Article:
Idaho Gov. Brad Little Previews Infrastructure Plan, Responds To Boise State Letter

Aug 1, 2019

Raising taxes to help shore up Idaho’s aging infrastructure will be among Gov. Brad Little’s (R) priorities next year.

Little unveiled his plan at the Boise Metro Chamber luncheon Wednesday afternoon.

He didn’t commit to any one way to raise money needed for repairs, but said his office is looking at raising vehicle registration fees, the state gas tax – and even a local option tax.

“Raising taxes or raising fees in Idaho should be difficult and it always will be, but if we collectively – communities, cities, businesses – everybody gets together, I believe we can get this done,” Little said.

It’s unclear what reception such a plan would get at the Capitol, where lawmakers have underfunded such spending for years.

Last year, Idaho earned a C-minus grade from the American Society of Civil Engineers for its infrastructure – mostly because of its bridges and road systems.

In an interview following the event, Little also weighed in on a letter sent by 28 Republican legislators who blasted pro-diversity initiatives at Boise State University.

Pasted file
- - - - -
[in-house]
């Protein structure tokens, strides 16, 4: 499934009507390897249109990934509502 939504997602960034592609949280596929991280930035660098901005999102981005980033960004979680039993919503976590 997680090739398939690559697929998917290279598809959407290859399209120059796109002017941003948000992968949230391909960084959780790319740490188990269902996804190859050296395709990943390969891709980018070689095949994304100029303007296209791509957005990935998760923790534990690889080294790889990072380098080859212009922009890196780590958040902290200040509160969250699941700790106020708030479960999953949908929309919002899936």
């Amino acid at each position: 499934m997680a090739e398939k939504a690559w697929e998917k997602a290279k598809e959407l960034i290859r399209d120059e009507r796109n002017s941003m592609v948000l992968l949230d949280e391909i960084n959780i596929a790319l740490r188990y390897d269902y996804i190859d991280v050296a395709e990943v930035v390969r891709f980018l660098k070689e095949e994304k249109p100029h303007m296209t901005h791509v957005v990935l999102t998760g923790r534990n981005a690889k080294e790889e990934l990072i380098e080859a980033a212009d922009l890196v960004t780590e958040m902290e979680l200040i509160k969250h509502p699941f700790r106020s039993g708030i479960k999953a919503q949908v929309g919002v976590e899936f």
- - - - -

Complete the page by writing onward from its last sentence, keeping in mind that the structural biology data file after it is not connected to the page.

Rep. Barbara Ehardt’s (R-Idaho Falls) letter, signed by some House Republican leaders, called diversity programs and graduation ceremonies for minority and LGBTQ students “unnecessary costs” that “segregate” the student body.

House Majority Leader Mike Moyle (R-Star) compared his cattle to students involved in this debate, saying, "You will see that my concern is we're starting to break us up into groups: the red cattle and black cattle. And that's not what diversification is."

But Little says he supports the programs.

“That’s something that those institutions have been doing – and I’m all about having more and more kids graduating from college … If they think there’s a barrier there, real or perceived, if we can say, ‘We want this barrier out of the way where they can get their education,’ I’m all in.”

Last week, he also weighed in on a cartoon sent to Idaho lawmakers depicting Tromp and the Idaho State Board of Education as clowns, calling it “distasteful.”

Ehardt’s letter also questioned why Boise State targeted undocumented students enrolled in the DACA program for the Idaho Opportunity Scholarship, despite the state turning away more than 1,700 applicants.

A public records request filed by the Idaho Statesman found that a push might be made to ban DACA students from receiving the scholarship next year. The award offers up to $3,500 towards someone attending an in-state school for their undergraduate degree.

It’s unclear how many of Idaho’s roughly 3,000 DACA recipients applied for, or received, the scholarship.

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